Every Friday in the late 1970s, I worked as books editor on Ian Hamilton's New Review. The magazine was under constant financial pressure. I once met a bailiff on the stairs who asked me if I were Ian Hamilton. I took him into Ian's office and asked Ian if he, Ian, had seen Ian Hamilton. "No," Ian said, "you just missed him. He was in earlier, but he's gone to Manchester to do What the Papers Say." There was a time, too, when all calls from Richard Boston - a creditor - were unanswered and unreturned.
New Review received a much exaggerated, actually meagre, Arts Council grant. There was never enough money to pay even the printer's bill. Hamilton could be seen having extended and alcoholic lunches. It is unfair to say he was indulging himself - no one cared less about food than Ian. For him, "eating" was the avocado vinaigrette he would toy with while he smoked his way through a pack and a half of cigarettes. I once ordered a mixed grill at Bertorelli's which included what Ian described as "the obligatory, inedible pork chop". As my plate was taken away, there was genuine surprise in his voice: "Christ, you've eaten the pork chop."
Ian was regularly accused by Private Eye of misappropriation of public money. Looking back, I'm inclined to think that he was in fact practising a shrewd form of economy. A good lunch was a relatively cheap way of soliciting material. Or of borrowing money. Or of explaining why payment was currently out of the question.
It wasn't only contributors who were paid in a slightly unorthodox way. The staff were paid as follows (if we were paid - there was no guarantee). After a morning of arranging reviews and subbing the odd piece, I would take a taxi-load of review copies to a buyer called Gaston's at the top of Chancery Lane. They paid half-price on even the most unsaleable books from American academic presses. They in turn supplied libraries all over England. Literary editors and their assistants were often seen wrestling large suitcases in the direction of Gaston's.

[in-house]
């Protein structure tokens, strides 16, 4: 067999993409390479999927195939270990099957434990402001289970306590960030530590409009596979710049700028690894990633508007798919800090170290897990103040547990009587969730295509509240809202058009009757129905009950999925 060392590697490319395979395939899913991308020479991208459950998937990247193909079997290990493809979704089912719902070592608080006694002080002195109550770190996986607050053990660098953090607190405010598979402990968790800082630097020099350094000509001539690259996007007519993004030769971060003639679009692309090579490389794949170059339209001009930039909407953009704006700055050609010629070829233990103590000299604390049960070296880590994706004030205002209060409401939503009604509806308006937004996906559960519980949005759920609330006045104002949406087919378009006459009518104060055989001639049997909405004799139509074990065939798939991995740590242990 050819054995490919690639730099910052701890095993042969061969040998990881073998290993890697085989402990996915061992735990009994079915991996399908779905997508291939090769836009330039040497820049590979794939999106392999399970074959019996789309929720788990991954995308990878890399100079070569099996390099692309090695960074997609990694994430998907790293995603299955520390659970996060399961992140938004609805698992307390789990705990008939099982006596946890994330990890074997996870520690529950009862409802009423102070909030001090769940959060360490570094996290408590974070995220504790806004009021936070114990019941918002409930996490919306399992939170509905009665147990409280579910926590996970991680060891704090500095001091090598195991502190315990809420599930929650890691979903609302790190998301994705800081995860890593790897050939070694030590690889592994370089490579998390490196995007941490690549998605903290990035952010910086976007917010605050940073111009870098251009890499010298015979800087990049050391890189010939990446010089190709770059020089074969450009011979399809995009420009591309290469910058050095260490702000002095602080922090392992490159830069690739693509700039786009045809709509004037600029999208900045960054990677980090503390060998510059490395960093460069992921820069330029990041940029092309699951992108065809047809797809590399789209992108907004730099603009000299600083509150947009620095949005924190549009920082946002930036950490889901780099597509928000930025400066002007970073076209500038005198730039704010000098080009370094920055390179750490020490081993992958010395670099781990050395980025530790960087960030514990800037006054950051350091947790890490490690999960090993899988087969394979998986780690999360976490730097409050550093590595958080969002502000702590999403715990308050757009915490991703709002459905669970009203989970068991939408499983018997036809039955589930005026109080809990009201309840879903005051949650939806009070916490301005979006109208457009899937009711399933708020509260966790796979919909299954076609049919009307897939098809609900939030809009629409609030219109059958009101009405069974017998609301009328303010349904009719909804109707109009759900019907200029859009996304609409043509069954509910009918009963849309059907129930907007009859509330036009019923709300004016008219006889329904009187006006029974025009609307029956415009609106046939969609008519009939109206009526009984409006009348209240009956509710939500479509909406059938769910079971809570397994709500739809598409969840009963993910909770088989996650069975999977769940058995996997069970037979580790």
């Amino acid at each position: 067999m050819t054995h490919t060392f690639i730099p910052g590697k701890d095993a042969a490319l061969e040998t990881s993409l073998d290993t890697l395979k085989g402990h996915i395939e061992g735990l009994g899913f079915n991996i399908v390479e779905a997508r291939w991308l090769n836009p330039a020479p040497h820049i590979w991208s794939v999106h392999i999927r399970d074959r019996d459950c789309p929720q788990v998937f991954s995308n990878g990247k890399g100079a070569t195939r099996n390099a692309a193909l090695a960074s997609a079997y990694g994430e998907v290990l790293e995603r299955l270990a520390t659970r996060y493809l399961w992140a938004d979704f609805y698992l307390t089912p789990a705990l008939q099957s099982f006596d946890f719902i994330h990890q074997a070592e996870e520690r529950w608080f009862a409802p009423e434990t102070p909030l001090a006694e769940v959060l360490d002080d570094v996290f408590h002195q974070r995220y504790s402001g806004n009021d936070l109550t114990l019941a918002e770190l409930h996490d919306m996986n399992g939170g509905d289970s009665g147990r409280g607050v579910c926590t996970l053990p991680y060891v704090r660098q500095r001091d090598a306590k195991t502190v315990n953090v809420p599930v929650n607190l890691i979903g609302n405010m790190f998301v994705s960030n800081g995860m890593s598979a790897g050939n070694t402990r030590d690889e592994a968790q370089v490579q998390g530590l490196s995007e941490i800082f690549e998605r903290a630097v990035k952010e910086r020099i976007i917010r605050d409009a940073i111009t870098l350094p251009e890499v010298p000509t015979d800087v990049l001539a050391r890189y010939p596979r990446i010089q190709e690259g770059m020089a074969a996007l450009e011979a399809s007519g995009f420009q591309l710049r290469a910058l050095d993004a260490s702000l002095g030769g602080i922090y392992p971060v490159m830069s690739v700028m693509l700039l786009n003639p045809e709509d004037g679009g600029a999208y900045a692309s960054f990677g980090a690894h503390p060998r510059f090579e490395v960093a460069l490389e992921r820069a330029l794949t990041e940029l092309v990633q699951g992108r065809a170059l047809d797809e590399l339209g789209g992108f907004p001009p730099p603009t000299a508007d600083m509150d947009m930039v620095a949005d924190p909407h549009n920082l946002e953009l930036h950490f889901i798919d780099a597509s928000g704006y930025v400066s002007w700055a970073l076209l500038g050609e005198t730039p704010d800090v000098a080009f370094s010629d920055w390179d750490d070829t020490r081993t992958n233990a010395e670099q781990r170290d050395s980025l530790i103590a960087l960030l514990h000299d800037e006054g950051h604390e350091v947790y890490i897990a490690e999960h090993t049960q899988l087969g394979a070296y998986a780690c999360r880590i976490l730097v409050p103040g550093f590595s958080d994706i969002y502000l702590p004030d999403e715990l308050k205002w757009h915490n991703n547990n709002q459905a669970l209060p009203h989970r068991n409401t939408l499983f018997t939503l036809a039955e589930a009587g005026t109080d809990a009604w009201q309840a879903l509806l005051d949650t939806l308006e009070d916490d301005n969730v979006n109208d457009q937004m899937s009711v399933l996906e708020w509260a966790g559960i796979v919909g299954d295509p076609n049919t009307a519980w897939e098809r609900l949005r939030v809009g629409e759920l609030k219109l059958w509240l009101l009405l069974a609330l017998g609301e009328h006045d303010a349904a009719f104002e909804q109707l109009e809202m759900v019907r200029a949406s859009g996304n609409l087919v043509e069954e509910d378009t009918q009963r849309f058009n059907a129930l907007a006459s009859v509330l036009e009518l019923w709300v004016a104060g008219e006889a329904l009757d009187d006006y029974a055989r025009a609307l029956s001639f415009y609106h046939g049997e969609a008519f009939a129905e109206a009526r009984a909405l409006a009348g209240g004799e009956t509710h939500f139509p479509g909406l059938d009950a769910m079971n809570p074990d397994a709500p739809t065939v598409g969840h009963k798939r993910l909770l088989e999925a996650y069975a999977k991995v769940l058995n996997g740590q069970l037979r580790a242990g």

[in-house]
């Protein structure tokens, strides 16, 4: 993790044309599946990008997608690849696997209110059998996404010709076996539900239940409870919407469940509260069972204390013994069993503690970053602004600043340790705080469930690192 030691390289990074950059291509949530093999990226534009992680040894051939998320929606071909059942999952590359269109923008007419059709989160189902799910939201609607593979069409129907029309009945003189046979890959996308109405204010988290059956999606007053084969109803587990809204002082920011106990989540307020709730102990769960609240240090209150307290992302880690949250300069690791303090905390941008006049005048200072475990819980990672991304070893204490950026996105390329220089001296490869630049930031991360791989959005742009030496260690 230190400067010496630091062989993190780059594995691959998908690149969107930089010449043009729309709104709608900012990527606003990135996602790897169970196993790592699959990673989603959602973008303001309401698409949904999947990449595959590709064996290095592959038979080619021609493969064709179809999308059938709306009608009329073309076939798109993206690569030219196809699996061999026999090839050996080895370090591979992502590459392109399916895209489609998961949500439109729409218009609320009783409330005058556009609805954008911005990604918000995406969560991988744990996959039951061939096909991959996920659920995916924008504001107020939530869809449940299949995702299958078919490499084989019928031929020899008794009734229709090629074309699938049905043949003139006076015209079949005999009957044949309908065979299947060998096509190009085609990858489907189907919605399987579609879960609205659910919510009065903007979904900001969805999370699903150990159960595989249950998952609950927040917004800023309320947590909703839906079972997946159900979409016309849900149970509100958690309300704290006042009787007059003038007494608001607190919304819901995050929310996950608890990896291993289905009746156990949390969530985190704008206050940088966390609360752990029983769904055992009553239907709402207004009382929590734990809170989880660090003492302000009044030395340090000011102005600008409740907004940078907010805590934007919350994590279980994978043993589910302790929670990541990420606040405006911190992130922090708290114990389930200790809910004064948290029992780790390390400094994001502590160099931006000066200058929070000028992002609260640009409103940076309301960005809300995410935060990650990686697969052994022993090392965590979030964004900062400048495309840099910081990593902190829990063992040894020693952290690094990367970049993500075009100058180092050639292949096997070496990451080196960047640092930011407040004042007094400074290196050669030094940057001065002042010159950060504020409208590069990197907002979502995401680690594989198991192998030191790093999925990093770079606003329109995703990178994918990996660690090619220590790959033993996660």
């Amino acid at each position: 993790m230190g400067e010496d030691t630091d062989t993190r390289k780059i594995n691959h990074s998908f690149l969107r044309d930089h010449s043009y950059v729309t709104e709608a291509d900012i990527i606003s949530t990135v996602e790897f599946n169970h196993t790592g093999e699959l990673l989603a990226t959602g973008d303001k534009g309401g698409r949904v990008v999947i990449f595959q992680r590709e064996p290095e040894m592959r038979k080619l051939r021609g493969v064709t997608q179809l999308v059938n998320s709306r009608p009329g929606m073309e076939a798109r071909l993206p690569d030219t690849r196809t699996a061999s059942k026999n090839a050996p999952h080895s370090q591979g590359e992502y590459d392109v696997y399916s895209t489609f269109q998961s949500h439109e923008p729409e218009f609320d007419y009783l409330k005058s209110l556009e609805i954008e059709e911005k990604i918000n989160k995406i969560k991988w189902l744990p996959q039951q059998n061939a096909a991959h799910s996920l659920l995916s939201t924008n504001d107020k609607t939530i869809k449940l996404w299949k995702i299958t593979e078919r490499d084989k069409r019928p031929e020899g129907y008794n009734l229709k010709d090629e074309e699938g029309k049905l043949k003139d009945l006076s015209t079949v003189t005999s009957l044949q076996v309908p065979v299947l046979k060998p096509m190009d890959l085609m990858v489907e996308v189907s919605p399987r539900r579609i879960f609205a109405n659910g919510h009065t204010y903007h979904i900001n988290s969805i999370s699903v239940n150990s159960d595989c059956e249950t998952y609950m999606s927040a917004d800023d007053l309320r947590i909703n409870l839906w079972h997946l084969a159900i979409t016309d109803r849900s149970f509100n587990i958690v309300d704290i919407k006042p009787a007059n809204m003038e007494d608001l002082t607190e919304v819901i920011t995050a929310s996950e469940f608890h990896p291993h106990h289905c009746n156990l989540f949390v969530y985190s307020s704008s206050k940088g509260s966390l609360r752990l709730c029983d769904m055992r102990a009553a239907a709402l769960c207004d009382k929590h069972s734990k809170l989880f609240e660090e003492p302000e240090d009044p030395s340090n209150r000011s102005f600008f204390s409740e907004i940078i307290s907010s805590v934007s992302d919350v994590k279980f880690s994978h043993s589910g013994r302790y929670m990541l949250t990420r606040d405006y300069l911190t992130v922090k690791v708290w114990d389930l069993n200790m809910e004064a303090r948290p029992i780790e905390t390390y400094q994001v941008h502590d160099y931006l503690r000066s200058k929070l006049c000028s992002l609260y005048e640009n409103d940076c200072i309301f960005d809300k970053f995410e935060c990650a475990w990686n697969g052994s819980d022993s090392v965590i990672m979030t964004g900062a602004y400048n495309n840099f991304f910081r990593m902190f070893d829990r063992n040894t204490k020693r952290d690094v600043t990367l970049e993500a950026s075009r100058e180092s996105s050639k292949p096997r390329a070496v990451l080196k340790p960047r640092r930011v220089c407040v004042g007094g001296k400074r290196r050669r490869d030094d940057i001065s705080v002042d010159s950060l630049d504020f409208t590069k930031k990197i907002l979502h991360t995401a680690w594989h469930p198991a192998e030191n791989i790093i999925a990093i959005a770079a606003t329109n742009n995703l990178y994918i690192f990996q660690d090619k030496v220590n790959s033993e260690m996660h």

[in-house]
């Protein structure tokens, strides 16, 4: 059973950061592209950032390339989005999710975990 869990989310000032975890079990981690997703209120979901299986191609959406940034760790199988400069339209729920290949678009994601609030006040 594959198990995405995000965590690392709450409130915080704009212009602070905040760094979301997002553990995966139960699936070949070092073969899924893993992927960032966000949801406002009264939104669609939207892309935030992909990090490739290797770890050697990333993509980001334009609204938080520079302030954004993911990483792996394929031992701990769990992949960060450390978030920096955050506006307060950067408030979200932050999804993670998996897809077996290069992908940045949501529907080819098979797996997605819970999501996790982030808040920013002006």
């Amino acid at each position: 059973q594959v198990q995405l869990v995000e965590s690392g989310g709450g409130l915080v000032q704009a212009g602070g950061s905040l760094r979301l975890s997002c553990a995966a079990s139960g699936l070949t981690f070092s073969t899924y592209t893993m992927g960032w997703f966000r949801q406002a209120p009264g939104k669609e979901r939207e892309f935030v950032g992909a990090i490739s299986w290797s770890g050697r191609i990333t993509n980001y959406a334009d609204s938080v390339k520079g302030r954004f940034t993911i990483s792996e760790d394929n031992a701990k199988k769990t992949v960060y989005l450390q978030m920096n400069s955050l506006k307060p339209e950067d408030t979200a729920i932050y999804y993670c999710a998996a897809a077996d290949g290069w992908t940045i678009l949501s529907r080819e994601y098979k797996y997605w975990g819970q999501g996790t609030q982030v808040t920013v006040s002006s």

Then I'd go to the New Statesman lunch - a convivial affair started by Martin Amis, who was then literary editor of the Statesman. His assistant Julian Barnes, Mark Boxer, Kingsley Amis, James Fenton, Clive James and Christopher Hitchens were regulars. After lunch, I would wend back to Gaston's, pick up the baton of notes and cab it back to Greek Street - there, Ian would put the money in his top pocket. This was our wages. I remember Xandra Gowrie, whom Ian called the Countess because she'd been married to Lord Gowrie, taking her cash straight to the betting shop. "Otherwise, it just ain't enough." I generally spent my entire week's wages in the pub next door, where the carpets were so sticky it felt like a remake of The Fly.
It was scarcely surprising, then, that Ian's hair began to make itself scarce in handfuls. The strain of surviving from issue to issue was enormous. In the end, the magazine folded and the hair returned. Now, I'm on the Magazine Diet - you start a magazine and you lose pounds very quickly. Money is always the problem on new magazines. For a short time, I worked as books and arts editor on the Tatler when Tina Brown was beginning her successful attempt to revive its fortunes. My wages then were a free lunch for two at Langan's Brasserie in Mayfair, where the magazine had an account.
Later, I became the co-editor of Quarto, a literary monthly founded by Richard Boston to exploit the market gap that was left when the management stopped production of the Times, Sunday Times and the supplements in 1978. Before I took the job, I asked one question, based on my experience at the New Review: "Do you pay contributors?" Answer: "The parent company is financed by the Dartington Trust, Terry Jones of Monty Python and Richard Mabey, the Liberal MP." I took the job. The magazine didn't pay its contributors.